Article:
They cheered for teams fresh from two-week trips on post office ships, and the microscopic populations of tide-lapped Pacific atolls, but the biggest roar of the night was reserved for the Queen who declared open the Commonwealth Games deep in the green-hooped half of Glasgow.
Piles of Scottish cliches unashamedly lay thick on the ground where the legendary Lisbon Lions once jinked their way to glory as Celtic Park reached out to put on a welcome which shattered so many entrenched political divides.
It could only be the Commonwealth Games: that last bastion of slightly anarchic unpredictability in a sporting world increasingly over-glossed into a shiny sludge of commercial profit and polished platitudes.
After all, the Games had not even begun and already befuddled squads of far-flung cyclists had embarked upon their quadrennial reckless road trip round the host city's major motorways. Novice swimmers and squash players have expressed their excitement simply to belong.
The opening ceremony cliches were slapped down with all the subtlety of a Glasgow kiss: from giant Tunnock's tea cakes and an oversized kilt to Proclaimers renditions and Scottie dogs leading in the teams. Even the sun seemed determined to set with a distinct orangey hue of Irn-Bru.
But the 40,000 capacity crowd did not seem to care one bit about the ceremony's somewhat tinpot attempts at innovation. They had waited seven years for this moment, since their city was awarded the honour by the Commonwealth Games Federation in Colombo in November 2007.
They cheered with equal fervour for an athletes' parade in which world record-holding runners rubbed shoulders with home-town heroes from lands they may never have even heard of: the list of flag-bearers included Australian track cycling star Anna Meares and David Christian, a lawn bowler from the Norfolk Islands who claims to be a direct descendant of Fletcher Christian.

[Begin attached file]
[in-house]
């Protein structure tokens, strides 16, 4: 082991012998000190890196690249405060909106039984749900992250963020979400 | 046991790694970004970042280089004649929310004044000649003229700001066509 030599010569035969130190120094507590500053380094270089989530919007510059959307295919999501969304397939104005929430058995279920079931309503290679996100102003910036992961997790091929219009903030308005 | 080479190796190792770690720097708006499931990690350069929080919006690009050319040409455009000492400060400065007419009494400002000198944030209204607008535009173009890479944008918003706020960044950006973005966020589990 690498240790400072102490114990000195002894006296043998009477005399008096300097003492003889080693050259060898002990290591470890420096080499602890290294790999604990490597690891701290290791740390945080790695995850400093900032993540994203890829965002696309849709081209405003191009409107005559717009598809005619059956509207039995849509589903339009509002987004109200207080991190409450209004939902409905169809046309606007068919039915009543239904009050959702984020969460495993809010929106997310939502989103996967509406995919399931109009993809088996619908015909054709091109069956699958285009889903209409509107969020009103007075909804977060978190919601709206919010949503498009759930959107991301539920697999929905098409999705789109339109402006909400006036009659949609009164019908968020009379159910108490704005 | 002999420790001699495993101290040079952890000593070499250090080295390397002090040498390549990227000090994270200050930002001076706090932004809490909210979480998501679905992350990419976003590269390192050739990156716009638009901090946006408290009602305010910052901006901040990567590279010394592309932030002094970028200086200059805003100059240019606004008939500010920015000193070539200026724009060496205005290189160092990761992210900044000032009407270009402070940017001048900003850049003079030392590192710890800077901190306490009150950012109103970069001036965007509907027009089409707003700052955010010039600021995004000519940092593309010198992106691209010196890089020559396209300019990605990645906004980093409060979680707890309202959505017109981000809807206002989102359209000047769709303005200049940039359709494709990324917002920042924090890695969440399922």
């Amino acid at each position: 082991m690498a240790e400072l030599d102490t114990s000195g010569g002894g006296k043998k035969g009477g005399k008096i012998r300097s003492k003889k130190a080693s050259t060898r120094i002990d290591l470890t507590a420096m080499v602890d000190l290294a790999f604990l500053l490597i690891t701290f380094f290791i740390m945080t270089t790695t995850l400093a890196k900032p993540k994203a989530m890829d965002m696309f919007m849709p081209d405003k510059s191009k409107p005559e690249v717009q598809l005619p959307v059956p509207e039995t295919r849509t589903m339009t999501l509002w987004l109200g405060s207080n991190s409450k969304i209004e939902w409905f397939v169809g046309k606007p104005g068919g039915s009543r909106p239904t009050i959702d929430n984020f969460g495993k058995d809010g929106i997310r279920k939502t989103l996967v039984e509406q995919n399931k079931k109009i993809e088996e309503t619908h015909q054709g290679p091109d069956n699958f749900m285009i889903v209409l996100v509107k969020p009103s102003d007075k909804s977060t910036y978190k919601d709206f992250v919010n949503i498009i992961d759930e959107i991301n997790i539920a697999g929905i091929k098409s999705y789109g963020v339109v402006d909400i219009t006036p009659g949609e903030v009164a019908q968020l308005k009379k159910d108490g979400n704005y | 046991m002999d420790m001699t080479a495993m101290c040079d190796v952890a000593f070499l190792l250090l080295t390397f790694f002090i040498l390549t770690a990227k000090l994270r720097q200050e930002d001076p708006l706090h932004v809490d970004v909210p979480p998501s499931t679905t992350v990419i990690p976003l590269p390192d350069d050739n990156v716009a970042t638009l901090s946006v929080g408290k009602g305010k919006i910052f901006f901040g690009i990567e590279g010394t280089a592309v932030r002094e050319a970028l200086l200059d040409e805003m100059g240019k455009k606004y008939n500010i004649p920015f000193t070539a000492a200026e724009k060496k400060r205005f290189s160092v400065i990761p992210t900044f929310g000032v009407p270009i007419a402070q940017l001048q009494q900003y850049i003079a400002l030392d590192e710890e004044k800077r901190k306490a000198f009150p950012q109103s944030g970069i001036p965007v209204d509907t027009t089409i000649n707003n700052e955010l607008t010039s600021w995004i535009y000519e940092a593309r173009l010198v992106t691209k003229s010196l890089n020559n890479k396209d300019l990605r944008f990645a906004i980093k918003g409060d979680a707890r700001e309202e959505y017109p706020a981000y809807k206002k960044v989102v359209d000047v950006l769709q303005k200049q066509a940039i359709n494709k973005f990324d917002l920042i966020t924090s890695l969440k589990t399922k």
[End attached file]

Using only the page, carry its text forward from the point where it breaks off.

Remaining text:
In doing so in front of a global television audience in the millions, they provided a timely reminder that top-level sport need not all be about press conference psychology and the number of noughts streaking out on its chief exponents' cheques.
Nonetheless, the stars have come to grace Glasgow's 11 days of sporting action, providing a timely rebuttal to those who see the Commonwealth Games and what they represent as an increasingly antiquated or outdated notion in today's super-sleek, PR-orchestrated sporting world.
The world's fastest men and women - Usain Bolt, David Rudisha and Mo Farah, for starters - will tear round a revamped Hampden Park; some of Australia's leading swimming stars will surge through the water in Tollcross, and Olympic champions will grace venues as diverse as the Barry Buddon Shooting Centre in Carnoustie and Strathclyde Country Park.
At the very same venues, swimmers who are barely club class and cyclists already swept off course by the broader nuances of the British highway code will do their absolute best to keep the uniqueness of the Commonwealth Games intact.
Most will never dream of achieving the sporting heights of so many of the Games' greats, not least local boy Sir Chris Hoy whose eponymous velodrome will host all the competition's track cycling events.
Once the last reluctant Scottie had been cradled round the track and the last breath of bagpipes had drifted away into the fast-blackening Glasgow night, Hoy was afforded the honour of handing the Commonwealth Games baton to the Queen who duly declared the Commonwealth Games open for business.
They will rarely reach the consistent sporting heights of an Olympics, but friendships will be forged which mean more than times on digital clocks and last longer than all those two-week hauls to get here on ships otherwise packed with postcards and parcels.
Scotland flag bearer Euan Burton, the judo player, savoured the moment.
"It was a phenomenal reception when we entered the stadium. It's a windy evening and the flag is fluttering high. I'm so proud to be leading the team," he said.
"It's my first Commonwealth Games and there's no better place for a Scotsman to be."
And Niue lawn bowler Hina Rereiti was equally exhilarated, proudly holding aloft her country's flag.
"It is a great honour for us to come here," said the 54-year-old. "Our lawn bowlers have just one green to play on at home but we are going to give it our best shot and try for medals."
There was a brief moment of embarrassment when the baton containing the Queen's speech refused to open and release the manuscript. Hoy instinctively rode to the rescue.
Somehow late on a Glasgow Wednesday night, with the bright colours of the 71-team participants blazing out of a united infield, the Commonwealth Games seemed more relevant than ever.